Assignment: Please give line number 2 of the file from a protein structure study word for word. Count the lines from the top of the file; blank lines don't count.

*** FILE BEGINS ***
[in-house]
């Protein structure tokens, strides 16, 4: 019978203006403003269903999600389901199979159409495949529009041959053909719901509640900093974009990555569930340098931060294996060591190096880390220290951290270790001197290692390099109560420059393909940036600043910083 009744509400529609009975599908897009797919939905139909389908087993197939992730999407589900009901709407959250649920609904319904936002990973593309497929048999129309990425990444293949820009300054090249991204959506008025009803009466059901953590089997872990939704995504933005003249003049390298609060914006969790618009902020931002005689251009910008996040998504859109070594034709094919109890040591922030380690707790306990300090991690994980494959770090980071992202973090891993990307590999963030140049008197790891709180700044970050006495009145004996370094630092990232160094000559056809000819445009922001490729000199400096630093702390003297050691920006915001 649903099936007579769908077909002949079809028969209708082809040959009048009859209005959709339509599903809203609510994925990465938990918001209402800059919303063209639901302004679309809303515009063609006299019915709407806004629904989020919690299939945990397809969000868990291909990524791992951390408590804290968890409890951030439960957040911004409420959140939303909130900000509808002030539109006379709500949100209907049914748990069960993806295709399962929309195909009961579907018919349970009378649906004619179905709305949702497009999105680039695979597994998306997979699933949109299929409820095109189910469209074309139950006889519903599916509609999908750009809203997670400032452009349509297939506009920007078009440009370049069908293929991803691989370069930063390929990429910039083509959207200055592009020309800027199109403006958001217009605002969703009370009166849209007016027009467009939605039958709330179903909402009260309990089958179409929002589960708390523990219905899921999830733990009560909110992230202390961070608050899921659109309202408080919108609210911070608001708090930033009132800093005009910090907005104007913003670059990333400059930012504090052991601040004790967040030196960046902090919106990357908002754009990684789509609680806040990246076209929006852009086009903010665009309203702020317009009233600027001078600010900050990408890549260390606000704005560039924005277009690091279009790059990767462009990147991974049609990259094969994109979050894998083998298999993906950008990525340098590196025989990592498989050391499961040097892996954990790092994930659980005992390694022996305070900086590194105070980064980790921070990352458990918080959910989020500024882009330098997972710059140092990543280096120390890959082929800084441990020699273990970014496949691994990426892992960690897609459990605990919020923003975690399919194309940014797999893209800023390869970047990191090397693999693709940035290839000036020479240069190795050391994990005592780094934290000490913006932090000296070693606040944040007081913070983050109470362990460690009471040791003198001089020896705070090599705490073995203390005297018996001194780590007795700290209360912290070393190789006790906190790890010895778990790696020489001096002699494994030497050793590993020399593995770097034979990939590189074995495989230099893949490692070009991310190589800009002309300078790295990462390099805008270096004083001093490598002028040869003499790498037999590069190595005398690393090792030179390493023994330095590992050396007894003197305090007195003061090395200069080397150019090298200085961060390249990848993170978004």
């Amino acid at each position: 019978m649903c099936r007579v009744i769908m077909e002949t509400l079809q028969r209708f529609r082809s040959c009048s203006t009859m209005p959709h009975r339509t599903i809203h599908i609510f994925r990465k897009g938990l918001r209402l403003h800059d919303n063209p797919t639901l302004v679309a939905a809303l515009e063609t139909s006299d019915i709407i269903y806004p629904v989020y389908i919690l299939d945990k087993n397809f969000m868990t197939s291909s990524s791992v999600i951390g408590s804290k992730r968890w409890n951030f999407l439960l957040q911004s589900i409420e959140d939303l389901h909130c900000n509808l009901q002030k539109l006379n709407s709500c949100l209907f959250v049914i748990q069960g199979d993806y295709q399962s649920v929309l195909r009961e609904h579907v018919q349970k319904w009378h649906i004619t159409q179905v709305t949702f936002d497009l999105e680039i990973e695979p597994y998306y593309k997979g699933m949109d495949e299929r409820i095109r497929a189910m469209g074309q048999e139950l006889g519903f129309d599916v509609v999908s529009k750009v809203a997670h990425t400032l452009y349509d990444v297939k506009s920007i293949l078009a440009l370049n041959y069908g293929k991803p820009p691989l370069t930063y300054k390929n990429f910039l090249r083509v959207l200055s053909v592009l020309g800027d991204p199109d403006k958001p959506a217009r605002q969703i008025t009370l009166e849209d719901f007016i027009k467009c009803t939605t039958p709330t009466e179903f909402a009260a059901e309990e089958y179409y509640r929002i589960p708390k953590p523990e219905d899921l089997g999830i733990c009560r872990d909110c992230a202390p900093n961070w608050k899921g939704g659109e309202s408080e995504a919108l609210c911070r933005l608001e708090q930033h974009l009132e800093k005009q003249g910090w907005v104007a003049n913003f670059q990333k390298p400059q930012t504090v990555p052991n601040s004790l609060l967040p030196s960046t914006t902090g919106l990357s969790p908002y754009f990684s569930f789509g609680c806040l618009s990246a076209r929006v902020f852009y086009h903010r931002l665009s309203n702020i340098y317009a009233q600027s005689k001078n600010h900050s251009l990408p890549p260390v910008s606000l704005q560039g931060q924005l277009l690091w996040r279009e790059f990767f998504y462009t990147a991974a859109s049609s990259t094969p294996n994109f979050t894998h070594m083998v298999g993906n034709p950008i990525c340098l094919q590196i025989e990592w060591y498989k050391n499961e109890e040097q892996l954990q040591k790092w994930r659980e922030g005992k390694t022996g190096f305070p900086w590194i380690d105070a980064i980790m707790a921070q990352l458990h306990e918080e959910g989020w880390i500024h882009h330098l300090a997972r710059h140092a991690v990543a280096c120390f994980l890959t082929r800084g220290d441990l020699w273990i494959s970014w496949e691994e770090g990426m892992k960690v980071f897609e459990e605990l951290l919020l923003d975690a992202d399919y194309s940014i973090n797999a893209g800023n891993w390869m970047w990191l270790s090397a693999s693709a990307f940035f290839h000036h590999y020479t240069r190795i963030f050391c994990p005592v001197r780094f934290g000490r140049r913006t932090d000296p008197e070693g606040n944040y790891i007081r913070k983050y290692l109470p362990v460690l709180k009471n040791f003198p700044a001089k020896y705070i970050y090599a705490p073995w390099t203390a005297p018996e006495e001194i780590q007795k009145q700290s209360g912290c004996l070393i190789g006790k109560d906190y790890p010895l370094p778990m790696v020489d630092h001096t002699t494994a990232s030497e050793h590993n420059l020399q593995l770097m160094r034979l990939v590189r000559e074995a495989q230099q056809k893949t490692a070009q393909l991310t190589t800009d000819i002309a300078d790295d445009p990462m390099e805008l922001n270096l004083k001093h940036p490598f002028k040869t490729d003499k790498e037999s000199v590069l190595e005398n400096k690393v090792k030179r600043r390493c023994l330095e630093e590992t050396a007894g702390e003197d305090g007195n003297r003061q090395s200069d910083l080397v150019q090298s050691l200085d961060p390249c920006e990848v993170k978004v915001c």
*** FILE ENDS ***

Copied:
């Protein structure tokens, strides 16, 4: 019978203006403003269903999600389901199979159409495949529009041959053909719901509640900093974009990555569930340098931060294996060591190096880390220290951290270790001197290692390099109560420059393909940036600043910083 009744509400529609009975599908897009797919939905139909389908087993197939992730999407589900009901709407959250649920609904319904936002990973593309497929048999129309990425990444293949820009300054090249991204959506008025009803009466059901953590089997872990939704995504933005003249003049390298609060914006969790618009902020931002005689251009910008996040998504859109070594034709094919109890040591922030380690707790306990300090991690994980494959770090980071992202973090891993990307590999963030140049008197790891709180700044970050006495009145004996370094630092990232160094000559056809000819445009922001490729000199400096630093702390003297050691920006915001 649903099936007579769908077909002949079809028969209708082809040959009048009859209005959709339509599903809203609510994925990465938990918001209402800059919303063209639901302004679309809303515009063609006299019915709407806004629904989020919690299939945990397809969000868990291909990524791992951390408590804290968890409890951030439960957040911004409420959140939303909130900000509808002030539109006379709500949100209907049914748990069960993806295709399962929309195909009961579907018919349970009378649906004619179905709305949702497009999105680039695979597994998306997979699933949109299929409820095109189910469209074309139950006889519903599916509609999908750009809203997670400032452009349509297939506009920007078009440009370049069908293929991803691989370069930063390929990429910039083509959207200055592009020309800027199109403006958001217009605002969703009370009166849209007016027009467009939605039958709330179903909402009260309990089958179409929002589960708390523990219905899921999830733990009560909110992230202390961070608050899921659109309202408080919108609210911070608001708090930033009132800093005009910090907005104007913003670059990333400059930012504090052991601040004790967040030196960046902090919106990357908002754009990684789509609680806040990246076209929006852009086009903010665009309203702020317009009233600027001078600010900050990408890549260390606000704005560039924005277009690091279009790059990767462009990147991974049609990259094969994109979050894998083998298999993906950008990525340098590196025989990592498989050391499961040097892996954990790092994930659980005992390694022996305070900086590194105070980064980790921070990352458990918080959910989020500024882009330098997972710059140092990543280096120390890959082929800084441990020699273990970014496949691994990426892992960690897609459990605990919020923003975690399919194309940014797999893209800023390869970047990191090397693999693709940035290839000036020479240069190795050391994990005592780094934290000490913006932090000296070693606040944040007081913070983050109470362990460690009471040791003198001089020896705070090599705490073995203390005297018996001194780590007795700290209360912290070393190789006790906190790890010895778990790696020489001096002699494994030497050793590993020399593995770097034979990939590189074995495989230099893949490692070009991310190589800009002309300078790295990462390099805008270096004083001093490598002028040869003499790498037999590069190595005398690393090792030179390493023994330095590992050396007894003197305090007195003061090395200069080397150019090298200085961060390249990848993170978004």